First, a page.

If ‘Tumhari Sulu’ came naturally to Vidya Balan, ‘Kaatrin Mozhi’ has Jyothika struggling in parts but holding it on her own in plenty of places. Vijayalakshmi or ‘Viji’ is a housewife who dotes on her husband and son, and knows how to have fun. She talks to herself, sings to herself, and tries to make merry while performing the most mundane activities. But that doesn’t mean she isn’t meant to be taken seriously. Having won competitions in her society, son’s school, and various other small-time contests, a chance win at a radio show takes her down a road that many are too reluctant to take. However, Viji is someone who winks at the face of a challenge and she takes it up.
As an RJ, she is tasked to be the host of a late night show and we all know the kind of calls that one would expect after hours. She’s good with handling it, though, but not her husband, a man who is himself so frustrated with his job. Vidhaart as the loving husband who briefly gets caught into the whole web of ‘what-would-society-think’ is happy to play second fiddle to Jyothika and still brings a certain freshness to his character. His role as Balakrishnan is a reminder to filmmakers that we need more characters of men who look at their wives as equals and not someone who polices or ridicules his wife as though she were his property.
A sincere remake indeed, but director Radhamohan’s love for melodrama gets translated onto most of the scenes, particularly the serious ones. Emotional scenes are portrayed with such ferocity, a deliberate attempt to make audience have a lump in their throat and fight back tears. This is mixed with an unnecessary amount of sermonising, something that ‘Tumhari Sulu’ was careful to veer away from.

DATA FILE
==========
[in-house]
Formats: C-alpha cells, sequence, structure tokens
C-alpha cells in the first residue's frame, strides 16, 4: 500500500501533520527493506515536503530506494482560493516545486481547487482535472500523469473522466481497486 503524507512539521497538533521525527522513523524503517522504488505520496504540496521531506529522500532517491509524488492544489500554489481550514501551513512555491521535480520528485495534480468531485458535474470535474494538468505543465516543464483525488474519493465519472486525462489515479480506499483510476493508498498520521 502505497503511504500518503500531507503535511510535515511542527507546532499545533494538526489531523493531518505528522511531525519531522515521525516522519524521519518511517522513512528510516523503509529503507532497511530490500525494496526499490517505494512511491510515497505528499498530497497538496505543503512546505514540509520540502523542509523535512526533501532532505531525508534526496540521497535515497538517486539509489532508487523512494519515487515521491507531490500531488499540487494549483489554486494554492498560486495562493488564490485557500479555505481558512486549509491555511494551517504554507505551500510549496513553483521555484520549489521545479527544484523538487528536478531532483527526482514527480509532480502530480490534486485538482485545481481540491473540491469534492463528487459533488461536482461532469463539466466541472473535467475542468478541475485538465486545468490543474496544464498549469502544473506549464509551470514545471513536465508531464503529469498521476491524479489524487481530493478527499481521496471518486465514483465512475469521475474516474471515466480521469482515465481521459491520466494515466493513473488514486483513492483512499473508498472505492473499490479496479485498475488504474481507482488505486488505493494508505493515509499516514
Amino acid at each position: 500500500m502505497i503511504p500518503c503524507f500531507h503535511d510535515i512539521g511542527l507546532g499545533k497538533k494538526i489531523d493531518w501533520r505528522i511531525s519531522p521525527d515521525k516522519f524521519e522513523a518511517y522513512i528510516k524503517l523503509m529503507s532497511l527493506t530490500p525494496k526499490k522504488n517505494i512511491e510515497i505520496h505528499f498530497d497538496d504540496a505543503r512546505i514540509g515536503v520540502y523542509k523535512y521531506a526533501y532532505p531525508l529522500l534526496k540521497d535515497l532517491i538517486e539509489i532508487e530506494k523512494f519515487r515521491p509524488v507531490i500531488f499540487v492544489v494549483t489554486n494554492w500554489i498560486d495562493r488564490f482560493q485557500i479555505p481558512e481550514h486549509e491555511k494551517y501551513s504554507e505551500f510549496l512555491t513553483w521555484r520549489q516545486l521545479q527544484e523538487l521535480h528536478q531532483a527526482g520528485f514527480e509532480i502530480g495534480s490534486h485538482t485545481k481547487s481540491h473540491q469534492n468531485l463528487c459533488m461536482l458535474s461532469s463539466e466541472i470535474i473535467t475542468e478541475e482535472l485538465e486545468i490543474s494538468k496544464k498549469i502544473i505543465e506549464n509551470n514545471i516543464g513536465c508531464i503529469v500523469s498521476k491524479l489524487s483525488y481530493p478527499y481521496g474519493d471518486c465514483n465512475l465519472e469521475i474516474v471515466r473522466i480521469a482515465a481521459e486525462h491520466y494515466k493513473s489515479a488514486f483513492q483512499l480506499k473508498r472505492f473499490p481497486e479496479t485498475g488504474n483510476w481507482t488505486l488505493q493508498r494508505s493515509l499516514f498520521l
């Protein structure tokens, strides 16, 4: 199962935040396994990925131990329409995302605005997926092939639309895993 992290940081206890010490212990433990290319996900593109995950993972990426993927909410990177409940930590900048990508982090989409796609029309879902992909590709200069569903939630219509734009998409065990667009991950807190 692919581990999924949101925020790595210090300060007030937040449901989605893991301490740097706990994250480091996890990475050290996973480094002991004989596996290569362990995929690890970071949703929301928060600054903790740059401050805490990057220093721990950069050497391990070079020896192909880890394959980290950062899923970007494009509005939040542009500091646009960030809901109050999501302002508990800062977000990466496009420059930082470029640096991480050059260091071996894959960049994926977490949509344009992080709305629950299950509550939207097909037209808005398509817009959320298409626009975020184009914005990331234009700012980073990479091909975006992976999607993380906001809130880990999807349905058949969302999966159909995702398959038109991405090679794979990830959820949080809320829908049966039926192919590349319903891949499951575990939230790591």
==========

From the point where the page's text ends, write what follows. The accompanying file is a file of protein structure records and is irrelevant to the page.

The supporting characters like Lakshmi Manchu, MS Bhaskar, Mohan Ram, Yogi Babu and others seem to be a good fit but are careful enough to not steal Jyothika’s thunder. The music, unlike the original, is less catchy and does little to keep the film more musically inclined. The jokes in the original film were the essence of what made the film a comedy, slice-of-life kind of film. ‘Kaatrin Mozhi’, however, has jokes that are unfunny in several places and look far too forced for it to stand on its own. Juvenile humour that is overcompensated by the drama, but if it weren’t for the characters and their performance, it would’ve been a serious concern.
Comparisons to the original film aside, ‘Kaatrin Mozhi’, headlined by someone like Jyothika, is still a good sign for Kollywood. That actresses are being taken seriously enough to star in a film entirely on their shoulders. It’s a sign that we need more female leads who are comfortable doing it all by themselves, who are appreciated by the audience, and encouraged by filmmakers to make more films from the perspective of a woman – an everyday, ordinary woman, who, much like Viji, tries to cover her double-chin, quarrels with her siblings and yet, embraces her imperfections and loves herself for it.